Amanda M. Lynn, M.D.
What attracted you to gastroenterology?
I was initially attracted to gastroenterology early on in medical school. I have always enjoyed the fact that rather than working with a single organ, GI involves the complex interplay of a number of different organs within a system. Moreover, there is a wide range of pathology within this system including infectious, autoimmune, neoplastic, neuromuscular, and metabolic/hormonal entities. In addition to the cognitive challenge the field provides, I also enjoy the hands-on aspect of performing endoscopic procedures.
What attracted you to Mayo Clinic for fellowship training?
As the three shields of the logo suggest – there is a strong commitment within the institution to excellence in patient care, research and education. Given that I had completed my residency training here, I was fortunate enough to have already experienced this unique culture. Therefore, I knew early on that I wanted to continue my GI fellowship training here, as it would afford me access to excellent clinical and research mentors – all of whom were still focused on providing quality patient care.
What makes the Mayo Clinic Gastroenterology Fellowship unique?
We are fortunate in having the unique opportunity to interact with a myriad of world-renowned experts in essentially all fields of gastroenterology and hepatology. This is an invaluable educational resource not only from the standpoint of clinical rotations, but also given the fact that we have the opportunity to hear them speak on their respective areas of clinical and/or research interests during noon lectures.
We also have a very wide exposure to both general GI clinics as well as multiple subspecialty clinics – all staffed by such experts in the field whom are universally interested in the fellows’ education. Not only is the outpatient experience outstanding, but we have the unique opportunity to work on a number of inpatient services – including the general GI services, GI consult service, hepatobiliary consult service, GI bleed team, and liver transplant service.
Through these experiences, Mayo Clinic Rochester provides the unique opportunity to care for a wide spectrum of patients. As a tertiary referral center with patients coming from all corners of the globe, we gain exposure to some very complex pathology and rare conditions that may not be seen elsewhere. However, we also garner experience with more bread-and-butter GI pathology while providing care to patients whom are local to rural southeastern Minnesota. Moreover, once we meet these patients they are added to our own personal panels as opposed to those of the staff. Because we personally continue to see them in follow-up, it allows for better continuity of care and increased autonomy.
Finally, aside from the unique clinical experience, all fellows are afforded an entire year of protected research time – which is not available at many other institutions in the country. The year truly is protected for focus on research, as our schedules are structured such that our clinical responsibilities are limited to a half day of clinic per week. Additionally, the institution itself is very supportive of the scholarly endeavors of its trainees, providing time away and financial support for conference attendance.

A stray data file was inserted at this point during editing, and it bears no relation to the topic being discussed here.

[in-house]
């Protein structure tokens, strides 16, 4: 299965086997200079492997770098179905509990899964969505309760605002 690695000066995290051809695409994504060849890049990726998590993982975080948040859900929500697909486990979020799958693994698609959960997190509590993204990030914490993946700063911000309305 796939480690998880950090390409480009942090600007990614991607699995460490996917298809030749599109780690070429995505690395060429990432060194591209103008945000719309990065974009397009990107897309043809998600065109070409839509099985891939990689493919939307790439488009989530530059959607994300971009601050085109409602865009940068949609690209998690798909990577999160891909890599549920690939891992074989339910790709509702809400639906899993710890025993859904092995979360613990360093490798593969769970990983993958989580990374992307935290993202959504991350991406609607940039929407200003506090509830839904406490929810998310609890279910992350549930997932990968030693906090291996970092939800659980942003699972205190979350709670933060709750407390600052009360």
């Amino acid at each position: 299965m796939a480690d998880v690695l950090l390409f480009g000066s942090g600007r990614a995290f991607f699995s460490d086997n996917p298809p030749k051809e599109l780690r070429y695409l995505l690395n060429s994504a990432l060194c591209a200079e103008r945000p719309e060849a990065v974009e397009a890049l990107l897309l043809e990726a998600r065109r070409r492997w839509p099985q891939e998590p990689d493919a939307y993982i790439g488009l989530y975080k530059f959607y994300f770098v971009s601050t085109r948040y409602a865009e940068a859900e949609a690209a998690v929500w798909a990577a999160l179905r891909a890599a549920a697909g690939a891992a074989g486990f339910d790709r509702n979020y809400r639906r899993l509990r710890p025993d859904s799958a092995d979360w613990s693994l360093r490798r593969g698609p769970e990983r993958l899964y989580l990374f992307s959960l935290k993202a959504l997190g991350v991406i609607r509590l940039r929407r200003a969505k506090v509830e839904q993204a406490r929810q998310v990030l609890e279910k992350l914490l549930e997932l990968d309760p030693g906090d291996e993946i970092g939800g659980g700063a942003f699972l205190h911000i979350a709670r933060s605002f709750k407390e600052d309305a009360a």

Anything surprise you about Mayo's program?
The consultants within the division are extremely supportive and really strive to create a positive learning environment for the fellows. Despite being renowned leaders in their fields, they are extremely approachable and humble. They make a point to find time to teach the fellows, help with difficult patients, or work through research projects. Due to the sheer number of staff, there is also no shortage of mentorship, and most of us will have a number of different mentors for research, clinical needs, or career guidance.
This willingness to teach and provide support to fellows is also not limited to Gastroenterology and Hepatology, but is true throughout Mayo Clinic. We develop positive working relationships with a number of other subspecialties including abdominal radiology, several surgical subspecialties, and gastrointestinal pathology. There are also a number of unique multi-disciplinary conferences that allow for learning and collaboration between these groups.
What is living in Rochester like for you?
I have truly enjoyed living in Rochester for both the community itself and the people who live in it. It is a diverse city comprised of people from all over the world, and I feel fortunate to have made so many life-long friends here.
Being from Minnesota, I personally enjoy having all four seasons, and there are activities to participate in no matter the season. In the summer I enjoy being on the lake or utilizing the extensive trail system within Rochester for running or biking. Winter months also bring the opportunity to participate in activities such as skiing, snowboarding, cross-country skiing, or ice-skating. If you’re wanting a weekend away, Minneapolis is only about an hour’s drive from here.
What does your future look like right now?
Following completion of my GI fellowship, I will be remaining in Rochester for an additional year to complete an Inflammatory Bowel Disease advanced fellowship. Beyond that, I intend to pursue an academic position in the field of IBD.